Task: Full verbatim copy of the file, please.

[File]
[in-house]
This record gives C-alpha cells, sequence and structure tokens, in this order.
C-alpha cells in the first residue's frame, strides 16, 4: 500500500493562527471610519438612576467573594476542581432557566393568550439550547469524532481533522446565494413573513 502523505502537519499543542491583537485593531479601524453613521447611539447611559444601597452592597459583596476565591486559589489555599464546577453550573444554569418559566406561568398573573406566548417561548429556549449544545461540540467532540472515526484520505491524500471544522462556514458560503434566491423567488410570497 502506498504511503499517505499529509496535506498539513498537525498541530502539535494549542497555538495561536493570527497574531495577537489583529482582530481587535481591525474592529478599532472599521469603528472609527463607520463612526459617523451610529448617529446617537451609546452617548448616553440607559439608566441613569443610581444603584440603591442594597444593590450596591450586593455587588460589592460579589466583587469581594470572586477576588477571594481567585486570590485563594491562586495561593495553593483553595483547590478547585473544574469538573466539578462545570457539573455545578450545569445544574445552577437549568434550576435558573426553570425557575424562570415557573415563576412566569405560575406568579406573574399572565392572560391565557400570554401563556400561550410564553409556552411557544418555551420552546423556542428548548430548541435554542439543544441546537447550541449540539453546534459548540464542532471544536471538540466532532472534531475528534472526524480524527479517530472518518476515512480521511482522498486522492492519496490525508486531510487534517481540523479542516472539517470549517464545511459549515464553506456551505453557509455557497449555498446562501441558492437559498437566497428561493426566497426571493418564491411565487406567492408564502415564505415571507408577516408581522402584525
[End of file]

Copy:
[in-house]
This record gives C-alpha cells, sequence and structure tokens, in this order.
C-alpha cells in the first residue's frame, strides 16, 4: 500500500493562527471610519438612576467573594476542581432557566393568550439550547469524532481533522446565494413573513 502523505502537519499543542491583537485593531479601524453613521447611539447611559444601597452592597459583596476565591486559589489555599464546577453550573444554569418559566406561568398573573406566548417561548429556549449544545461540540467532540472515526484520505491524500471544522462556514458560503434566491423567488410570497 502506498504511503499517505499529509496535506498539513498537525498541530502539535494549542497555538495561536493570527497574531495577537489583529482582530481587535481591525474592529478599532472599521469603528472609527463607520463612526459617523451610529448617529446617537451609546452617548448616553440607559439608566441613569443610581444603584440603591442594597444593590450596591450586593455587588460589592460579589466583587469581594470572586477576588477571594481567585486570590485563594491562586495561593495553593483553595483547590478547585473544574469538573466539578462545570457539573455545578450545569445544574445552577437549568434550576435558573426553570425557575424562570415557573415563576412566569405560575406568579406573574399572565392572560391565557400570554401563556400561550410564553409556552411557544418555551420552546423556542428548548430548541435554542439543544441546537447550541449540539453546534459548540464542532471544536471538540466532532472534531475528534472526524480524527479517530472518518476515512480521511482522498486522492492519496490525508486531510487534517481540523479542516472539517470549517464545511459549515464553506456551505453557509455557497449555498446562501441558492437559498437566497428561493426566497426571493418564491411565487406567492408564502415564505415571507408577516408581522402584525